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Memorial created 04-29-2006 by
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Maureen Bridget Cavanaugh
January 7 1955 - April 4 2005

Guest Book from Penn State University/ The Dickinson School of Law



Kieran A. Lasater — kal181@psu.edu Carlisle, Pennsylvania

I had the honor of studying with Professor Cananaugh during her first semester at Dickinson, in her Tax Policy seminar. Her patience, keen intellect and sense of humor, made her a wonderful teacher. Her devotion to teaching was palpable and was appreciated by all of her students. She was truly an asset and will be dearly missed.

Sincerely, Kieran A. Lasater Dickinson Class of 2005


Jenny Urquhart Palmdale, California

Prof. Cavanaugh was a brillant and talented educator. She had a way of teaching with an eye toward benefiting each individual student and always maintaining a sense of humor. She will be deeply missed.


Christina Bowden Lexington, Virginia

My thoughts and prayers are with you, Mr. Plum, at this very sad time. Professor Cavanaugh will be greatly missed. I enjoyed both semesters that I had her as a teacher. She always welcomed you into her office with a smile on her face and a helpful explanation and endless patience for whatever problem you had. I am very sorry for your loss.


Mark Jennings — mzj107@psu.edu Carlisle, Pennsylvania

With sadness in loss, and gratitude for your contribution, and admiration for your courage.


Shelley Ewalt — shellewalt@yahoo.com Mechanicsburg, Pennsylvania

Thank you Professor, for sharing this time with us. I did not yet get to take your classes and I wish it were otherwise. But I knew your name and reputation to stand for excellence. Bless you.


Mary Louise Fellows — fello001@umn.edu Minneapolis, Minnesota

My hearing of Maureen's death has brought a wave of memories back. I remember us standing in the hallway many times discussing a point of law or sharing weekend activities. I remember when she would raise her hand in class and take the discussion in an important new direction.I also remember clearly the moment I heard that Maureen decided to accept a position at Washington and Lee. I thought how lucky for us and for her future students that she has decided to use her law degree in this way. The two of us knew that we could not overcome the barriers to friendship that a teacher-student relationship erects, but we also both knew, I think,that in another context and at another time, we would have been dear friends, because we both shared a deep commitment to education and learning and friendship. My heart goes out to you Chris as you learn to go on without the love of your life.

With warmest regard,

Mary Louise Fellows

University of Minnesota


Heyward Bouknight Charlotte, North Carolina

I was schocked to learn of Professor Cavanaugh's passing. I will always remember her as one of my favorite law school professors at Washington and Lee both in the classroom and most importantly outside the classroom. No question was too small or too dumb for her to take the time to fully explain it and make sure that I understood the explanation. I only took one class from Professor Cavanaugh, but I stopped by her office on numerous occassions to ask questions. Her door was always open to talk about tax questions, writing questions, or any other topic. As brilliant as Professor Cavanaugh was, she was not a professor who looked past her students and only cared about her own writings. She always treated her students as her number one priority. I also enjoyed working with her in the VITA program where she not only trained me, someone who had never done their own taxes before, to help others in filling out their taxes, but she also agreed to be on call during those nights so I, and probably many others, could call her with my many confused questions. And she somehow could always figure out my mistakes, and allow me to assist whoever it was who needed the tax help. She will be missed.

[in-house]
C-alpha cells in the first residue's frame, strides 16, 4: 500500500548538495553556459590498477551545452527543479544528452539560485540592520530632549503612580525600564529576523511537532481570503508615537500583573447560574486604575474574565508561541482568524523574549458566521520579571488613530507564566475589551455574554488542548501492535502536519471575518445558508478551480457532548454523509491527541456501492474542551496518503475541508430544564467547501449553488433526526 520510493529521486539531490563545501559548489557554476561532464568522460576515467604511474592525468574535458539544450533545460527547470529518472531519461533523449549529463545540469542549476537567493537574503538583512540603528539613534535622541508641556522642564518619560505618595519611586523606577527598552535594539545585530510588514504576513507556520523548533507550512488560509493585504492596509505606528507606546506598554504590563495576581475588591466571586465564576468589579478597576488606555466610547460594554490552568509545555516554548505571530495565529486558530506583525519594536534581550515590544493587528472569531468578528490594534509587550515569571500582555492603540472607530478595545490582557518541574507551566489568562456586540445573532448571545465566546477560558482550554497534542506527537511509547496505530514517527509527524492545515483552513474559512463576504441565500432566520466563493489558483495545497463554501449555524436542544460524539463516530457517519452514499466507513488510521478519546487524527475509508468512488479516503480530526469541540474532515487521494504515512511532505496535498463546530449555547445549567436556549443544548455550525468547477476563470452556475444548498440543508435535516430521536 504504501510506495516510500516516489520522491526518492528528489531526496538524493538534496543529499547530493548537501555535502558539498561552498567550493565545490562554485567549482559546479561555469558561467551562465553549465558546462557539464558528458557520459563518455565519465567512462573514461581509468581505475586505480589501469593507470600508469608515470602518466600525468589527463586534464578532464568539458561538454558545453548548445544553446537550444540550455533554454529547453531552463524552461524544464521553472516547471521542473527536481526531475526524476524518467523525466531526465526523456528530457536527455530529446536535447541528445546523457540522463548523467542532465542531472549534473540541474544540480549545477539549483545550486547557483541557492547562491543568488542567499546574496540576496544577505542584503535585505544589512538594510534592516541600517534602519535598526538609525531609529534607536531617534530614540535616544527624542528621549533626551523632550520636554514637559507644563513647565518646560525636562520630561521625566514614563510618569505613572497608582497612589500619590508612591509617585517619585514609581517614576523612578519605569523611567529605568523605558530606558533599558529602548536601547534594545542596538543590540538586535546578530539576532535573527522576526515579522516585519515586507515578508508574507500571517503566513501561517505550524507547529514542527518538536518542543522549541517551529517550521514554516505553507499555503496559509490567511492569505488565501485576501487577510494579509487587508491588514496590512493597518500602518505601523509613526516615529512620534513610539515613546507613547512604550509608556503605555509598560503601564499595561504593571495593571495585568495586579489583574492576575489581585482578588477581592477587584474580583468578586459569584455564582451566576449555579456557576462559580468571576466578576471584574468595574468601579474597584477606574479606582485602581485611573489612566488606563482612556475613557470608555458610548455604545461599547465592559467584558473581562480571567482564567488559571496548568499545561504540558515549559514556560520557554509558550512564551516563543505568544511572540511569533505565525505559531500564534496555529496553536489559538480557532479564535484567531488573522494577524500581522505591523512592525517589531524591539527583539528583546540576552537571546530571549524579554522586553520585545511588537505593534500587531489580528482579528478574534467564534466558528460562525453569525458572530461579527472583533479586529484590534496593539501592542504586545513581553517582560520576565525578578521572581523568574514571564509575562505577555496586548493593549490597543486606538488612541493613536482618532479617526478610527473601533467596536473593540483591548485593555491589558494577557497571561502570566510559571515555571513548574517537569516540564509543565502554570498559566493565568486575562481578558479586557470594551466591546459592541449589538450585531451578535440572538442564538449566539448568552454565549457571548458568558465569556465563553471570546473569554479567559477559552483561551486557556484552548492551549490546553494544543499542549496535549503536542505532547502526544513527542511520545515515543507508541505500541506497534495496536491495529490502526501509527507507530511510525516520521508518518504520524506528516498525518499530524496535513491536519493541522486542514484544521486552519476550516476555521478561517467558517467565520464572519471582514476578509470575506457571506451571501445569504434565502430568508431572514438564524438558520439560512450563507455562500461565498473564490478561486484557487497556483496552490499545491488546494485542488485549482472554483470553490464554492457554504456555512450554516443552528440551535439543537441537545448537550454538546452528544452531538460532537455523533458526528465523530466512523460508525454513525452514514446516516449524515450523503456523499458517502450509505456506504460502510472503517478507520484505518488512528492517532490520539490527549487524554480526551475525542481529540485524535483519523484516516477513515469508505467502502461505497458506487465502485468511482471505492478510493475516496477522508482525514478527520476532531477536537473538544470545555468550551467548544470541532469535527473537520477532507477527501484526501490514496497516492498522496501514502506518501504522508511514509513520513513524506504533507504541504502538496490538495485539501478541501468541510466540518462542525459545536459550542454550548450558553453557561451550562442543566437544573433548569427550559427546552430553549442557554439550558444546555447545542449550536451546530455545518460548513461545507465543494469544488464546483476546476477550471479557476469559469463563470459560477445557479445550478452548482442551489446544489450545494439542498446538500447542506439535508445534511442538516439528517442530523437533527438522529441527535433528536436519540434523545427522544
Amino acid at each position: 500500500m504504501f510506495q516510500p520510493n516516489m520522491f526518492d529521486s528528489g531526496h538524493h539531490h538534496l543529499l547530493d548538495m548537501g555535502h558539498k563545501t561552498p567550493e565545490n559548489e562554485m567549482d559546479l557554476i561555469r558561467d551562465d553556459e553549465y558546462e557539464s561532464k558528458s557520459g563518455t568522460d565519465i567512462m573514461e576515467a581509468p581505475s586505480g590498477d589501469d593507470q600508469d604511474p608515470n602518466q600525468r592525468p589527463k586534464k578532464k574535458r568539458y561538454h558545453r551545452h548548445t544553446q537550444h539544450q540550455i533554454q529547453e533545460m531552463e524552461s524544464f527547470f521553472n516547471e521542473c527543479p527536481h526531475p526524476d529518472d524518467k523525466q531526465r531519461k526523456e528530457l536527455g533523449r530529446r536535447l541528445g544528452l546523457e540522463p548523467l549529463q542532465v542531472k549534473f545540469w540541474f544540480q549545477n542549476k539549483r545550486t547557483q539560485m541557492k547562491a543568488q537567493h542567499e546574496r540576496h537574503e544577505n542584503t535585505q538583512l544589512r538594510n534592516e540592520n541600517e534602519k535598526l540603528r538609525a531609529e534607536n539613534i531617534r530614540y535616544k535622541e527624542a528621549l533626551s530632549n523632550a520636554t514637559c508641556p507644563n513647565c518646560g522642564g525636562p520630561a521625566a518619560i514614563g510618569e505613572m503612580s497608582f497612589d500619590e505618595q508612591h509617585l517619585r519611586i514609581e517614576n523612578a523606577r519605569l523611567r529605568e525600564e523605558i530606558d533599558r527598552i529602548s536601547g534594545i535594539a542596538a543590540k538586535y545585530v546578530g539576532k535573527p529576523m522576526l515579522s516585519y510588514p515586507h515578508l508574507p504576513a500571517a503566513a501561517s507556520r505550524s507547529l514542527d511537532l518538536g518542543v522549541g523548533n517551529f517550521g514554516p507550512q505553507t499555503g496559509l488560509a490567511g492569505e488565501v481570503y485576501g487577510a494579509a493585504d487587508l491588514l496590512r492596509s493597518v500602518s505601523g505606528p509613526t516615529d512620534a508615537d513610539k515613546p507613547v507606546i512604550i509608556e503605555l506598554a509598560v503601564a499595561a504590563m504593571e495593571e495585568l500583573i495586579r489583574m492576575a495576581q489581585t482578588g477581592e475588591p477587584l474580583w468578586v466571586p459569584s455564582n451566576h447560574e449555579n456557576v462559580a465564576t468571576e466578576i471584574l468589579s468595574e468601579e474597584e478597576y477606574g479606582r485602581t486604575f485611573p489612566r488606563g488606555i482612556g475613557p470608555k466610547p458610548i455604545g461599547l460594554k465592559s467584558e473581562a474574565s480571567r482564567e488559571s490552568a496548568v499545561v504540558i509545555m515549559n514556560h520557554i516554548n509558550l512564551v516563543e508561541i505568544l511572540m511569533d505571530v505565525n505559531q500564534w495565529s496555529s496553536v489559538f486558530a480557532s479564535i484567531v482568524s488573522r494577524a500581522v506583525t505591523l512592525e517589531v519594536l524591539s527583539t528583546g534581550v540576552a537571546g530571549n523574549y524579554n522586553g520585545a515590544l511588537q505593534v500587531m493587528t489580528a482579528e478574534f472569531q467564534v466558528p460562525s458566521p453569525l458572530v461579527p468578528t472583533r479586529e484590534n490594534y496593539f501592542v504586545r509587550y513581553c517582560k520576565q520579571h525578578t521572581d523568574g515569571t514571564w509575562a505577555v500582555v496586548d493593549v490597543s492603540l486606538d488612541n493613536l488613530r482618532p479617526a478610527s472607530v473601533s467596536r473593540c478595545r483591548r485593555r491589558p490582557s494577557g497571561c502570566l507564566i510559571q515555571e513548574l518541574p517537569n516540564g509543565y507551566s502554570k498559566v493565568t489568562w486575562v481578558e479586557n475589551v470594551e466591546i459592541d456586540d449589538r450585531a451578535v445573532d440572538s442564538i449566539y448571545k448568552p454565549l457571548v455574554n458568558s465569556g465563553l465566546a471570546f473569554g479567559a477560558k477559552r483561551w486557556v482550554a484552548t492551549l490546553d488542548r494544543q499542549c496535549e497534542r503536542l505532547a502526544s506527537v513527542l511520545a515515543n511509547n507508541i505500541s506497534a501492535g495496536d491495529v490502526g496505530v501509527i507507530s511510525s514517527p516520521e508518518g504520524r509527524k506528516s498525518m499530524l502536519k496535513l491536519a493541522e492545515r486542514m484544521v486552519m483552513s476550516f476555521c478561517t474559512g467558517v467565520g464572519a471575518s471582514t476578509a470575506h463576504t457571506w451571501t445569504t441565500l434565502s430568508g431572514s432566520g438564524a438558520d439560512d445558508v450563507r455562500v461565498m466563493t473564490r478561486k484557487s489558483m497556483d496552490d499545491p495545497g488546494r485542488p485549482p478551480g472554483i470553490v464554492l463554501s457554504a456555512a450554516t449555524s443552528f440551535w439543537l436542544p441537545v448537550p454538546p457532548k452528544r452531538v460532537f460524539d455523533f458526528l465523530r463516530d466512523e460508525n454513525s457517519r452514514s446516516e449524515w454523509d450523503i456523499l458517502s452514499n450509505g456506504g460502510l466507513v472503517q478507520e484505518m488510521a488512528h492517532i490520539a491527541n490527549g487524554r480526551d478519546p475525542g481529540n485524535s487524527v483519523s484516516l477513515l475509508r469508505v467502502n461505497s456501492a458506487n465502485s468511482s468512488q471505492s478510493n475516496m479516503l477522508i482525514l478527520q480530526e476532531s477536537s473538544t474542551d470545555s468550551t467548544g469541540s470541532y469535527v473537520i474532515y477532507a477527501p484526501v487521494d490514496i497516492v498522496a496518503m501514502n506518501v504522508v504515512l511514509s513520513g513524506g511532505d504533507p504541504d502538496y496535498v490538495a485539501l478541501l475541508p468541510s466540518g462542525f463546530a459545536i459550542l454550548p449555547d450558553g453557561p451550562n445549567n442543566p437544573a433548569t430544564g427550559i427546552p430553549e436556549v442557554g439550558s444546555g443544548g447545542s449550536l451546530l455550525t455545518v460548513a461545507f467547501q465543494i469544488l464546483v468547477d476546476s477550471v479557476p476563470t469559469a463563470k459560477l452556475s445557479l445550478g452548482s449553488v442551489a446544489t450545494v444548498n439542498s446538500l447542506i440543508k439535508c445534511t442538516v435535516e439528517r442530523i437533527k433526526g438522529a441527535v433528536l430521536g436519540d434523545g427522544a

Rachel Hanna — rachelhanna@charter.net Lewisburg, West Virginia

Prof. Cavanaugh was an extraordinary woman who treated all of her students with respect and dignity. She was a blessing to me my last year of law school. She was always concerned about the potential embarassment of a student being called upon who was not prepared. She actually cared about whether her students were learning. She often asked me about my kids, my commute, and my life. Many times when I was puzzled about a particulary difficult portion of the code I would stop by her office and within 2-3 minutes Prof. Cavanaugh would teach me the section in a way that I could understand and actually use. Because of her teaching I am more valuable. My boss always asks me about potential tax problems in corporate transactions. I didn't even like tax before Cavanaugh. I don't think I even "like" it now but Prof. Cavanaugh gave me a very useful tool for my toolbox that has probably added quite a few dollars to my salary.


Ellen Aprill — Ellen.Aprill@LLS.edu Los Angeles, California

For years, I have admired Maureen both as a scholar and a person. We first met when I, who had already been teaching at Loyola Law School for some time, was asked to be her mentor as she began her career as a law professor. Over the years, we kept in touch, particularly through ABA Tax Section meetings, and I came to learn from her in many ways. She was extraordinarily thoughtful. For example, she would send me material she thought would be of interest to me, including a book entitled “The Professor and the Madman,” by Simon Winchester, about the making of the Oxford English Dictionary, knowing it would fascinate me. When her move to Penn State was under consideration, Dean McConnaughay asked me to write an evaluation of her scholarship. Here is part of what I wrote after rereading several of her articles: "I was struck, as I have been before, about the subtlety, sophistication, and synergy her work displays. She demonstrates familiarity and mastery of such diverse topics as the American tax law, Pigouvian economics, theories of distributive justice, American constitutional history, and Greek history. Each piece has a thesis that is original and important." I will miss her very much. There are times that California seems farther away from the East than others. This is one such time, since the distance makes it impossible for me to attend the memorial service and stand beside other colleagues and friends to remember and honor her.